... performance were conceded to the dancers. But Gluck, whose German obstinacy would not give up a note, told Vestris he might compose a ballet in which he would leave him his own way entirely; but that an artist whose profession only taught him to reason with his heels should not kick about works like Armida at his pleasure. 'My subject,' added Gluck, 'is taken from the immortal Tasso. My music has been logically composed, and with the ideas of my head; and, of course, there is very little room left for capering. If Tasso had thought proper to make Rinaldo a dancer ...
— Marguerite de Navarre - Memoirs of Marguerite de Valois Queen of Navarre • Marguerite de Navarre

... think of that?" said Black Mustache to his "side kick." "I thought she was too much of a lady to cut an old friend. Guess we'd better run her ...
— Susan Lenox: Her Fall and Rise • David Graham Phillips

... excitements have driven them. It is not often that a common bawd, without brains or beauty enough to attract a passing glance, thus has the opportunity to elicit volleys of applause from crowds of men; and, without stopping to question the value of it, she makes herself doubly drunken with it. If to kick up her skirts is to attract attention—hoop la! If indecency is then the distinguishing feature of the evening, she is the woman for your money. So she jumps rather than dances. She has a whole set of lascivious motions, fashioned quickly, which outdo the worst imaginings of the dirty-minded ...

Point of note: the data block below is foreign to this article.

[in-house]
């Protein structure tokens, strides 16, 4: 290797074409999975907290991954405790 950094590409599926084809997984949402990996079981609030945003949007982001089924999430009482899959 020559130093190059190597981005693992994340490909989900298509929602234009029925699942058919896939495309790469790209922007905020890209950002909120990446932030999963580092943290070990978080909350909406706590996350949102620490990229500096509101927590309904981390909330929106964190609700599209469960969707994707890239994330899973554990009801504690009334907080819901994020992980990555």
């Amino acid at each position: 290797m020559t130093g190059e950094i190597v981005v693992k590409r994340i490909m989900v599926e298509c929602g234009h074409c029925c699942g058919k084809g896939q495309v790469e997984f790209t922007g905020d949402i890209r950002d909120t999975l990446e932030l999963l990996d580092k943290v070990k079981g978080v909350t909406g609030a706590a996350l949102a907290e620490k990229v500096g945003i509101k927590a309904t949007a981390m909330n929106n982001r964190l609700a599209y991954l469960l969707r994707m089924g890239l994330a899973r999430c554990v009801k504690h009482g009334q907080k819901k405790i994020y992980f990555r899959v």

— Lights and Shadows of New York Life - or, the Sights and Sensations of the Great City • James D. McCabe

... cow also, she's glad winter is over, So she kick herse'f up, an' start off on de race Wit' de two-year-ole heifer, dat's purty soon lef' her, W'y ev'ryt'ing's crazee all ...
— The Habitant and Other French-Canadian Poems • William Henry Drummond

... sniffed. "Well, she was a silly," she said. "Why didn't she bang and kick on the wall like the time I hid in the cupboard and the door got shut? Every one heard me in ...
— In the Mist of the Mountains • Ethel Turner

... the Bassett, in the belief that the Wooster heart had long been hers and was waiting ready to be scooped in on demand, had decided to take up her option, I should, as a man of honour and sensibility, have no choice but to come across and kick in. The matter was obviously not one that could be straightened out with a curt nolle prosequi. All the evidence, therefore, seemed to point to the fact that the doom had come upon me and, what was more, ...
— Right Ho, Jeeves • P. G. Wodehouse